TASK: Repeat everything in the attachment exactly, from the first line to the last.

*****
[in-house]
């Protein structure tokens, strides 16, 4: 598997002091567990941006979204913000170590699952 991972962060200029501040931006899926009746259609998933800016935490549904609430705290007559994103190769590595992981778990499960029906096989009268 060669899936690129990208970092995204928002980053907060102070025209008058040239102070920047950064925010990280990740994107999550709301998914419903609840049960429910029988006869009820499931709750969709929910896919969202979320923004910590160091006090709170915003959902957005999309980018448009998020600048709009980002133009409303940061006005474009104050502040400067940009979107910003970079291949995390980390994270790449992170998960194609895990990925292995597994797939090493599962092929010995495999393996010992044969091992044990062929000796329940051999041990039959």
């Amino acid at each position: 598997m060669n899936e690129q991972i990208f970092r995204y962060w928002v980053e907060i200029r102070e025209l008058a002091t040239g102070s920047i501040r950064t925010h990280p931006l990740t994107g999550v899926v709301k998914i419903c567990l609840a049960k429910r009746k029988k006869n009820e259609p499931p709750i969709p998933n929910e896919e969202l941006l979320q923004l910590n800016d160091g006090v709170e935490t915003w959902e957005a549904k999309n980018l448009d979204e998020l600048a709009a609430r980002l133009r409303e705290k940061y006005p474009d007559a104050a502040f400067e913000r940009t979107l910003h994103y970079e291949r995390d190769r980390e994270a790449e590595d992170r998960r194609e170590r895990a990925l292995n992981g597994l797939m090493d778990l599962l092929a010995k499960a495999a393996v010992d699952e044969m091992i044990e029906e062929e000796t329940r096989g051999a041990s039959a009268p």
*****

[in-house]
């Protein structure tokens, strides 16, 4: 598997002091567990941006979204913000170590699952 991972962060200029501040931006899926009746259609998933800016935490549904609430705290007559994103190769590595992981778990499960029906096989009268 060669899936690129990208970092995204928002980053907060102070025209008058040239102070920047950064925010990280990740994107999550709301998914419903609840049960429910029988006869009820499931709750969709929910896919969202979320923004910590160091006090709170915003959902957005999309980018448009998020600048709009980002133009409303940061006005474009104050502040400067940009979107910003970079291949995390980390994270790449992170998960194609895990990925292995597994797939090493599962092929010995495999393996010992044969091992044990062929000796329940051999041990039959």
């Amino acid at each position: 598997m060669n899936e690129q991972i990208f970092r995204y962060w928002v980053e907060i200029r102070e025209l008058a002091t040239g102070s920047i501040r950064t925010h990280p931006l990740t994107g999550v899926v709301k998914i419903c567990l609840a049960k429910r009746k029988k006869n009820e259609p499931p709750i969709p998933n929910e896919e969202l941006l979320q923004l910590n800016d160091g006090v709170e935490t915003w959902e957005a549904k999309n980018l448009d979204e998020l600048a709009a609430r980002l133009r409303e705290k940061y006005p474009d007559a104050a502040f400067e913000r940009t979107l910003h994103y970079e291949r995390d190769r980390e994270a790449e590595d992170r998960r194609e170590r895990a990925l292995n992981g597994l797939m090493d778990l599962l092929a010995k499960a495999a393996v010992d699952e044969m091992i044990e029906e062929e000796t329940r096989g051999a041990s039959a009268p």